Asian Stock Markets Rebound After a Dismal Week

  • Playlist
  • Download
  • Embed
    Embed <iframe src="" width="100%" height="290" frameborder="0" scrolling="no">
  • Transcript

Ripples from the U.S. mortgage market's troubles were felt across Asia. But the news from Asia is positive, as some markets have made a tentative recovery.

After a dismal finish last week, Asia's markets crept up Monday. Japan's Nikkei ended up 0.2 percent. Hong Kong's Hang Seng index also put on almost 0.4 percent, and Korea's Kospi finished up 1.1 percent. But Tai Hui from Standard Chartered in Hong Kong says it's too early to relax.

"For the time being the Asian markets are going through a technical rebound. But we do believe we have not yet seen the end to the subprime concerns," Tai said.

"There could still be more news of funds losing significant amounts of money or some banks having technical issues in the near term, so Asian markets are not yet out of the woods."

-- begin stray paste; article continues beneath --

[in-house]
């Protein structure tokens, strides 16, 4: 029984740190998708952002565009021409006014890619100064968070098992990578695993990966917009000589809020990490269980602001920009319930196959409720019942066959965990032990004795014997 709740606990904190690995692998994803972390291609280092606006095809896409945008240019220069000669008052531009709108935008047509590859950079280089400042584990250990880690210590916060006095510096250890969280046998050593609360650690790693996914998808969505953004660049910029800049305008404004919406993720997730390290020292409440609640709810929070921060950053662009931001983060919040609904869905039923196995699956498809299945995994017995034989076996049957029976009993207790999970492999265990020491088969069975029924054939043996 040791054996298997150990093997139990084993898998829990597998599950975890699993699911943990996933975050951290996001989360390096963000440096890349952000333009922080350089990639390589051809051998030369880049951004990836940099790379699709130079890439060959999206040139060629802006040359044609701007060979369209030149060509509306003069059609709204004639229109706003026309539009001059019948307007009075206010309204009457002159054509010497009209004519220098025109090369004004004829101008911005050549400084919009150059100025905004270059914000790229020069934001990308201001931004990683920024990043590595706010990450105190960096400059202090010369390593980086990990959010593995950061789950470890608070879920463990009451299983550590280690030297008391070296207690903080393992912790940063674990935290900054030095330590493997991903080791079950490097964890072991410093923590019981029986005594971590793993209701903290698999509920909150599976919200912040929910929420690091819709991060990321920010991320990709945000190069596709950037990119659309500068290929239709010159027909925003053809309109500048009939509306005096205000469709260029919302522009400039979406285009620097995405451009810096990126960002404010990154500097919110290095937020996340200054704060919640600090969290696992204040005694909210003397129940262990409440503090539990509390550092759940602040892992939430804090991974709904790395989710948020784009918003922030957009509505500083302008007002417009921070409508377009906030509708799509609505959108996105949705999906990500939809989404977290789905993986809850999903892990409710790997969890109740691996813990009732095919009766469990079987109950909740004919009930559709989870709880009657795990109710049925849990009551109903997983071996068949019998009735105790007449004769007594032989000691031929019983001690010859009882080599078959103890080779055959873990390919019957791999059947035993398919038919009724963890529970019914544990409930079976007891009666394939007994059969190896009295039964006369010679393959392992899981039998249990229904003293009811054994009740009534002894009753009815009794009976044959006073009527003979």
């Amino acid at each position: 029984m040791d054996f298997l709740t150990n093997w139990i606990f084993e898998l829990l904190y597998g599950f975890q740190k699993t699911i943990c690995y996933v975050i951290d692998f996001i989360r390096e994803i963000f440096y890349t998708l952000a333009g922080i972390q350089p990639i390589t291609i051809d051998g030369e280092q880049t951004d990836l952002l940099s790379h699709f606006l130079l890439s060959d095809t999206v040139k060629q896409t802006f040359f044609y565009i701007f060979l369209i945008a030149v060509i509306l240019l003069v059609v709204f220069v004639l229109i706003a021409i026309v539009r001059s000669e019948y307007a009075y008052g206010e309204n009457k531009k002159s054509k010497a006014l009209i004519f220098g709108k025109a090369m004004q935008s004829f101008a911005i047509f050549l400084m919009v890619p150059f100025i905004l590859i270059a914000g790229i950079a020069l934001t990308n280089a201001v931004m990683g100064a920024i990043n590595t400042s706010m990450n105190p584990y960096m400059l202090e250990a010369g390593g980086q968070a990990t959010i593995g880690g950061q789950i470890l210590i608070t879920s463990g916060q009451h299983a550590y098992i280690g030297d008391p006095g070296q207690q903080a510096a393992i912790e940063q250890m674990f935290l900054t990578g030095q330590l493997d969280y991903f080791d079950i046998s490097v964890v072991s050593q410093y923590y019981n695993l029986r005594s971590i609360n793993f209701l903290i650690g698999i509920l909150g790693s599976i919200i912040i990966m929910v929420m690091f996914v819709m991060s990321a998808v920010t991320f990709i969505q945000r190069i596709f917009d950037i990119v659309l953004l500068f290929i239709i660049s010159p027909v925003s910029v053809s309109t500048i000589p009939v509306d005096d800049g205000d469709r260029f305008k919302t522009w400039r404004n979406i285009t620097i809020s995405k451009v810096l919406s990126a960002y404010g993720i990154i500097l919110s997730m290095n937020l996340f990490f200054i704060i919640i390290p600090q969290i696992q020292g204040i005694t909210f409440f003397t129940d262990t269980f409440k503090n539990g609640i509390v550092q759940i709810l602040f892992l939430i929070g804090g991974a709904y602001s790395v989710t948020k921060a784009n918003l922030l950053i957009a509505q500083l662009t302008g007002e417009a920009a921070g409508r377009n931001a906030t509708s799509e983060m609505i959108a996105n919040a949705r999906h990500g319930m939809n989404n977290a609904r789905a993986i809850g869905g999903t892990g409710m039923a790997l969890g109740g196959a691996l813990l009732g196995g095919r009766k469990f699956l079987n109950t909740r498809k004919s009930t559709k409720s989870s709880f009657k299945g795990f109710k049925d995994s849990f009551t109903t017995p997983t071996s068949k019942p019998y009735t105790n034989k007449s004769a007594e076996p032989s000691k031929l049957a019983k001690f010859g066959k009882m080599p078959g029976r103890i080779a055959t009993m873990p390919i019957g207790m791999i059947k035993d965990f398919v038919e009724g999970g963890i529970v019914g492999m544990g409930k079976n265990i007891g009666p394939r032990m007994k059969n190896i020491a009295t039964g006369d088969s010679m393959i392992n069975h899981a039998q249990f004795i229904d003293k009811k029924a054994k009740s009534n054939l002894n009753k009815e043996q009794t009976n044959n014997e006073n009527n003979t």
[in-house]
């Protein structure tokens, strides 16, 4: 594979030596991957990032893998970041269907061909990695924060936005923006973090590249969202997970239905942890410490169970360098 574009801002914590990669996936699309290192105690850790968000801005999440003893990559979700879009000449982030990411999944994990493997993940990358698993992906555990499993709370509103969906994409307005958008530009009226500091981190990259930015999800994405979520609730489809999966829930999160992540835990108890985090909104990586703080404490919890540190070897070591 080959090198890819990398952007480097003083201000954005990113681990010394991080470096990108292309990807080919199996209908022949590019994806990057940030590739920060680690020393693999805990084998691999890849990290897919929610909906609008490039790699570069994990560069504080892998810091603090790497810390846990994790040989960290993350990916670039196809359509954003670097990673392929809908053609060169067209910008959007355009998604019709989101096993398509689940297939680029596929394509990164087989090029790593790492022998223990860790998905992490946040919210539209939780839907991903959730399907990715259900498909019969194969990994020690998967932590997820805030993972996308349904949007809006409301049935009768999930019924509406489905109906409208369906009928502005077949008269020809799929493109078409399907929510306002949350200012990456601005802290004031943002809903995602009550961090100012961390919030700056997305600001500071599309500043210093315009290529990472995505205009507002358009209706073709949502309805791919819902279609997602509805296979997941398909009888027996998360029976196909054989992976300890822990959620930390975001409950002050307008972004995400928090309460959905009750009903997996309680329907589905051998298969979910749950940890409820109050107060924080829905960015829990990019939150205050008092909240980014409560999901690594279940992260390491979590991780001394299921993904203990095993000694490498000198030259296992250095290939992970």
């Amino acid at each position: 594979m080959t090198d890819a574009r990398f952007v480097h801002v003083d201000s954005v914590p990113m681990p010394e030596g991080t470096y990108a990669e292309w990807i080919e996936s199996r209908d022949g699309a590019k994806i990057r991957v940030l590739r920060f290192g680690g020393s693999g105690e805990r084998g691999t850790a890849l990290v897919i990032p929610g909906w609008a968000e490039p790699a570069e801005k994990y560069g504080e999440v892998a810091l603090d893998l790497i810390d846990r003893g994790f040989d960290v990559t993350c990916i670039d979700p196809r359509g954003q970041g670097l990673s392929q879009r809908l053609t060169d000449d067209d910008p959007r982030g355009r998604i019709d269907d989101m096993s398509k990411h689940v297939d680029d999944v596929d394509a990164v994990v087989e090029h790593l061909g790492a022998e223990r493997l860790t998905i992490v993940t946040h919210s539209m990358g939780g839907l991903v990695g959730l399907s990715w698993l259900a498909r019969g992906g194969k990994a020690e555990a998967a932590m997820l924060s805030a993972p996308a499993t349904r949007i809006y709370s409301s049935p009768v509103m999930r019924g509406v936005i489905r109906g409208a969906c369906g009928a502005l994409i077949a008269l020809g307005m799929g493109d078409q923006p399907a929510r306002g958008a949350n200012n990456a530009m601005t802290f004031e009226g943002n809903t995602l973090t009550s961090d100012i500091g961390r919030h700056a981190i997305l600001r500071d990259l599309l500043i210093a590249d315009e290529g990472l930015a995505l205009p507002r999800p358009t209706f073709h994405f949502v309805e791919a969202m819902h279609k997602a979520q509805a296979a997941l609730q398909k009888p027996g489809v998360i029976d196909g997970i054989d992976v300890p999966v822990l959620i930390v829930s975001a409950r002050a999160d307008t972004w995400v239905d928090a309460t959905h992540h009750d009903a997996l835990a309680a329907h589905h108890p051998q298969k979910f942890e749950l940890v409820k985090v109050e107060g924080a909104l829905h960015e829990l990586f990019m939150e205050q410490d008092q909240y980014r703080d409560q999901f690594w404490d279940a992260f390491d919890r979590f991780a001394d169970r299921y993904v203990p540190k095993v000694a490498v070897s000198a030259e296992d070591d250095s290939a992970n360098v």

Today the Bank of Japan injected another $5 billion into the banking system to calm fears of a credit squeeze. Meanwhile, the extent of Asian exposure to the dodgy subprime market is beginning to emerge.

A survey by UBS estimates Japan's large banks could have invested as much as $8 billion in the troubled sector, while South Korea said its exposure totals around $850 million. But some caution other indirect exposure us yet to emerge.



Please keep your community civil. All comments must follow the Community rules and terms of use, and will be moderated prior to posting. NPR reserves the right to use the comments we receive, in whole or in part, and to use the commenter's name and location, in any medium. See also the Terms of Use, Privacy Policy and Community FAQ.